Cellular Changes of Donor Corneal Tissue After Deep Anterior Lamellar Keratoplasty Versus Penetrating Keratoplasty in Eyes With Keratoconus: A Confocal Study


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Abstract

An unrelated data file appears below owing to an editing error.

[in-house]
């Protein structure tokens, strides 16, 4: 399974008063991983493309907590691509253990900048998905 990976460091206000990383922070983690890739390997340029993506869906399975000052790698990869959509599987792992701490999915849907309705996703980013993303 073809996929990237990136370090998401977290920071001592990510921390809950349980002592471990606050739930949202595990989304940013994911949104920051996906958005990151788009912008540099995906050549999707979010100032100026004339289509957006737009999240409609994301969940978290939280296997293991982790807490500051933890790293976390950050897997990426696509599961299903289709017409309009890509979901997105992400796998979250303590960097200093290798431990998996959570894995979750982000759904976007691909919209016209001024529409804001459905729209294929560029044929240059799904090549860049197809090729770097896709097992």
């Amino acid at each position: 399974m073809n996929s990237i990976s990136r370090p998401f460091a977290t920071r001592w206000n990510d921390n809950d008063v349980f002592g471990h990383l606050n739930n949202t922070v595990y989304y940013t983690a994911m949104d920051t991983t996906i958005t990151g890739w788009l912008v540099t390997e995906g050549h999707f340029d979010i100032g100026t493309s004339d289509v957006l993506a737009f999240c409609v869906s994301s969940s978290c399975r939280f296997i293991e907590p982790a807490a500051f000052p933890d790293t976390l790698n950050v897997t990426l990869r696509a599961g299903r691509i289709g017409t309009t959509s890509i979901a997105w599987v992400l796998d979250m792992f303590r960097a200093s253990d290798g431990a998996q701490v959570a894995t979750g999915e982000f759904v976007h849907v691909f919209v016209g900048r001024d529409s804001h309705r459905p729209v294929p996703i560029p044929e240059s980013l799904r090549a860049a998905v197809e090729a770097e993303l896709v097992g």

Purpose:To compare cellular changes of donor corneal tissue after deep anterior lamellar keratoplasty (DALK) with those after penetrating keratoplasty (PKP) performed in patients with keratoconus using confocal microscopy.Patients and Methods:In this nonrandomized cross-sectional comparative study, 26 eyes received DALK and 19 eyes had PKP for moderate to advanced keratoconus. A normal age-matched group consisting of 28 eyes was considered as the control. After complete suture removal, keratocyte cell density at 3 different layers (anterior, mid stroma, and posterior), corneal thickness in the 3 groups, and the features of the interface in the DALK group were evaluated with confocal microscopy.Results:Mean participant age was 32.4 ± 10.1, 28.5 ± 7.5, and 32.2 ± 6.4 years in the PKP, DALK, and normal groups, respectively (P = 0.15). Confocal microscopy was performed, on average, 24.6 ± 3.5 months after PKP and 19.0 ± 7.9 months after DALK (P = 0.32). The keratocyte density in the PKP group was comparable to those in the normal group in all 3 layers, whereas it was significantly reduced in the DALK group. Also, the normal reduction trend in keratocyte density from anterior to posterior stroma observed in the PKP and normal groups was not seen in the DALK group.Conclusions:The keratocyte density was significantly reduced, and their arrangement was profoundly altered after DALK. Such cellular changes of donor tissue after DALK can be contributed by some speculated mechanisms, including mechanical trauma to the tissue during the operation, transient dysfunction of the endothelial cells, and the presence of debris at the interface.

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